In all 140 countries studied, the report found ‘significant burdens’ of three important forms of malnutrition used as a indicator of broader trends: 1) childhood stunting, children too short for their age due to lack of nutrients, suffering irreversible damage to brain capacity, 2) anaemia in women of reproductive age, a serious condition that can have long term health impacts for mother and child, and 3) overweight adult women, a rising concern as women are disproportionately affected by the global obesity epidemic.
The report found the vast majority (88%) of countries studied face a serious burden of two or three of these forms of malnutrition. It highlights the damaging impact this burden is having on broader global development efforts.
“The world can’t afford not to act on nutrition or we risk putting the brakes on human development as a whole,” said Corinna Hawkes, Co-Chair of the Global Nutrition Report’s Independent Expert Group and Director of the Centre for Food Policy at City, University London. “We will not achieve any of the Global Goals for Sustainable Development (SDGs) by the 2030 deadline unless there is a critical step change in our response to malnutrition in all its forms. Equally, we need action throughout the goals to tackle the many causes of malnutrition.”
The Global Nutrition Report 2017 calls for nutrition to be placed at the heart of efforts to end poverty, fight disease, raise educational standards and tackle climate change.
"We know that a well-nourished child is one third more likely to escape poverty,” said Jessica Fanzo, Bloomberg Distinguished Professor of Global Food and Agriculture Policy & Ethics at Johns Hopkins University and Global Nutrition Report CoChair.
“They will learn better in school, be healthier and grow into productive contributors to their economies. Good nutrition provides the brainpower, the ‘grey matter infrastructure’ to build the economies of the future.”
Emorn Udomkesmalee, Co-Chair of the Global Nutrition Report’s Independent Expert Group and Senior Advisor, Institute of Nutrition, Mahidol University, Thailand, said: “It’s not just about more money – although that is important - it’s also about breaking down silos and addressing malnutrition in a more joined-up way alongside all the other drivers of development. There’s a powerful multiplier effect here that we have to harness.”
The report found that overweight and obesity are on the rise in almost every country, with 2 billion of the world’s 7 billion people now overweight or obese and a less than 1 per cent chance of meeting the global target of halting the rise in obesity and diabetes by 2025.
At least 41 million children under five are overweight, with the problem affecting high and lower income countries alike.
At least 10 million children in Africa are now classified as overweight. One third of North American men (33%) and women (34%) are obese.
Rates of undernutrition in children are slowly decreasing, the report said. But global progress is not fast enough to meet internationally agreed nutrition goals, including the Sustainable Development Goals (SDG) target 2.2 to end all forms of malnutrition by 2030.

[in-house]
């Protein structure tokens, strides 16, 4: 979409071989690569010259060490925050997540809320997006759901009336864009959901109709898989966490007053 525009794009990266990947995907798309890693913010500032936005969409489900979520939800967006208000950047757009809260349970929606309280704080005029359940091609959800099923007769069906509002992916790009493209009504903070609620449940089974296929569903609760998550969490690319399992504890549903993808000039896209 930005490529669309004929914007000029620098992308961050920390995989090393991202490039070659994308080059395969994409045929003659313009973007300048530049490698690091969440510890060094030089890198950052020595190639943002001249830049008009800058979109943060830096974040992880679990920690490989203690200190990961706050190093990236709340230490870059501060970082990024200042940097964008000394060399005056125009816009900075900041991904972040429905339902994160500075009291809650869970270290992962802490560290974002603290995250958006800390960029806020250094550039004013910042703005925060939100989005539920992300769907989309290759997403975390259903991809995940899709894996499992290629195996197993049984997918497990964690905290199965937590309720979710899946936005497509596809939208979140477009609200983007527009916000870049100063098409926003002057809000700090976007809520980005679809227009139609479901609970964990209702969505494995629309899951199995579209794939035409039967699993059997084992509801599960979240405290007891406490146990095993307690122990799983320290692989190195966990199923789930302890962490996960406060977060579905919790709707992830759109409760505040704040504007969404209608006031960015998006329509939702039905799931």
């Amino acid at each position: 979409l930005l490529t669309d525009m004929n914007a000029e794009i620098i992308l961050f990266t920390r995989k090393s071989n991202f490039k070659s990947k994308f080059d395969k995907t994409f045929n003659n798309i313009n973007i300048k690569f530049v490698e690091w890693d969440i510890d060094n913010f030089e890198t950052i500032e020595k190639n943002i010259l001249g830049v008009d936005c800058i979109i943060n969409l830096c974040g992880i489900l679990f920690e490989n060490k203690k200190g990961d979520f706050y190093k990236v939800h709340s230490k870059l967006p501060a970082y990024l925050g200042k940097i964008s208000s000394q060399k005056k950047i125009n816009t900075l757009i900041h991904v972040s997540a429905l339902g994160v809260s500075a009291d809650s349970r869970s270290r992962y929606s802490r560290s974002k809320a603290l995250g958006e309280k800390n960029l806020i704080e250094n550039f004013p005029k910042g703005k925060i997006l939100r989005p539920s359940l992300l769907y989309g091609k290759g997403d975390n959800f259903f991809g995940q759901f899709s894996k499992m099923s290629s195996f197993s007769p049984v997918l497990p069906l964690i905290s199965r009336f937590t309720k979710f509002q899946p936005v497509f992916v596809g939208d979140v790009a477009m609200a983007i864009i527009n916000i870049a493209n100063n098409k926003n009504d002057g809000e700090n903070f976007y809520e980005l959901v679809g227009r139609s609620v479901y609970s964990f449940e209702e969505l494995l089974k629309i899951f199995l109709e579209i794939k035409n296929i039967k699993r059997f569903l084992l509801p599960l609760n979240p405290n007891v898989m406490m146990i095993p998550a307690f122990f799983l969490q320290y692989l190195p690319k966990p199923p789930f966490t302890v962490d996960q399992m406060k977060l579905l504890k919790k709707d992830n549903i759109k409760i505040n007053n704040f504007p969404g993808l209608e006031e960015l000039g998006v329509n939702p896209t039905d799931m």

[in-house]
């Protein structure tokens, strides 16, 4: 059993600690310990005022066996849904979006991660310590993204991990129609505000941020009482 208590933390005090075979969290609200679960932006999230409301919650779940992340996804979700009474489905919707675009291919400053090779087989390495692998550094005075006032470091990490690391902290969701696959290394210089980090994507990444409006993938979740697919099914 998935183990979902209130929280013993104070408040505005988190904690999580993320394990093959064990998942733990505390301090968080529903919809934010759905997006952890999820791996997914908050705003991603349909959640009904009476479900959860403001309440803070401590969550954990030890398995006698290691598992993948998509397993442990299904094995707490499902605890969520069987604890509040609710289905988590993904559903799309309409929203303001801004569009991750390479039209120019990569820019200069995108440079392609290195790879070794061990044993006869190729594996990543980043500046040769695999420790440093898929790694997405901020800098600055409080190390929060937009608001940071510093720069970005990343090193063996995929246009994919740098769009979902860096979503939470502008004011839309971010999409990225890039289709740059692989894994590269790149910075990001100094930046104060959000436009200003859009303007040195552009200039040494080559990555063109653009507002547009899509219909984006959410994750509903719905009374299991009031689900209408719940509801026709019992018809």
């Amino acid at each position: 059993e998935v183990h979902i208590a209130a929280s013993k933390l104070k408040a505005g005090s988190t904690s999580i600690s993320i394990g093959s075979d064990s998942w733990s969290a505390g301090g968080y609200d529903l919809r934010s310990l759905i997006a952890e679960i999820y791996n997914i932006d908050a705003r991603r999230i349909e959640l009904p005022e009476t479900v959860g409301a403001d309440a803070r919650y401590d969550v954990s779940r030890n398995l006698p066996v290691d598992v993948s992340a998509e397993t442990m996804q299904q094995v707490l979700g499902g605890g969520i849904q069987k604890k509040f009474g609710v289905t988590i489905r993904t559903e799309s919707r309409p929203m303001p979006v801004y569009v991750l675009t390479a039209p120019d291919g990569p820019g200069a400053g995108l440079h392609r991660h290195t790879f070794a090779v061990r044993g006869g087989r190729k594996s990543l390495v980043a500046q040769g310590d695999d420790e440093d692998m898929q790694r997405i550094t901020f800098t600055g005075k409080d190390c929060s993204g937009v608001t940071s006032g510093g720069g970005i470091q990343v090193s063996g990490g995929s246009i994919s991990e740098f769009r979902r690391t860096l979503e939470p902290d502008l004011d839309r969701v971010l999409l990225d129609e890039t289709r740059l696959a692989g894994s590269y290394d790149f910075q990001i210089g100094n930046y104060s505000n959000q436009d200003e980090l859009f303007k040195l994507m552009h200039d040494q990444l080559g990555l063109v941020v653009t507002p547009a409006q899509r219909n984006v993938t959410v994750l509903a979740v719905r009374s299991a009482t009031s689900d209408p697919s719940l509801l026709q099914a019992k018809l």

155 million under-fives are stunted; Africa is the only region where absolute numbers are rising, due to population growth.
52 million children worldwide are defined as wasted, meaning they do not weigh enough for their height.
Rising rates of anaemia in women of reproductive age are also cited as a concern with almost one in three women affected worldwide and no country on track to meet global targets.
“Historically, maternal anaemia and child undernutrition have been seen as separate problems to obesity and non-communicable diseases,” said Ms Fanzo. “The reality is they are intimately connected and driven by inequalities everywhere in the world. That’s why governments and their partners need to tackle them holistically, not as distinct problems.”
The report says funding needs to be ‘turbo charged’ and calls for a tripling of global investments in nutrition, to $70bn over 10 years to tackle childhood stunting, wasting and anaemia and to increase breastfeeding rates. Crucially, donors are only spending 0.01 per cent of official development assistance on diet related Non-Communicable Diseases, a ‘disturbingly low’ level.
Pledges to invest in nutrition must be ‘concrete’ and ‘acted upon’, not ‘empty rhetoric’, the report said.
The coming months provide an opportunity for renewed action and pledges, as part of the United Nations Decade of Action on Nutrition (2016-2026).
The report also found there is a critical need for better data on nutrition - many countries don’t have enough data to track the nutrition targets they signed up to and to identify who is being left behind.
# The Global Nutrition Report is an independently produced annual stock-take of the state of the world’s nutrition. The report tracks global nutrition targets on maternal, infant and young child nutrition and on diet related Non-Communicable Diseases adopted by member states of the World Health Organization as well as governments’ delivery against their commitments. It aims to make it easier for governments and other stakeholders to make - and deliver on - high impact commitments to end malnutrition in all its forms.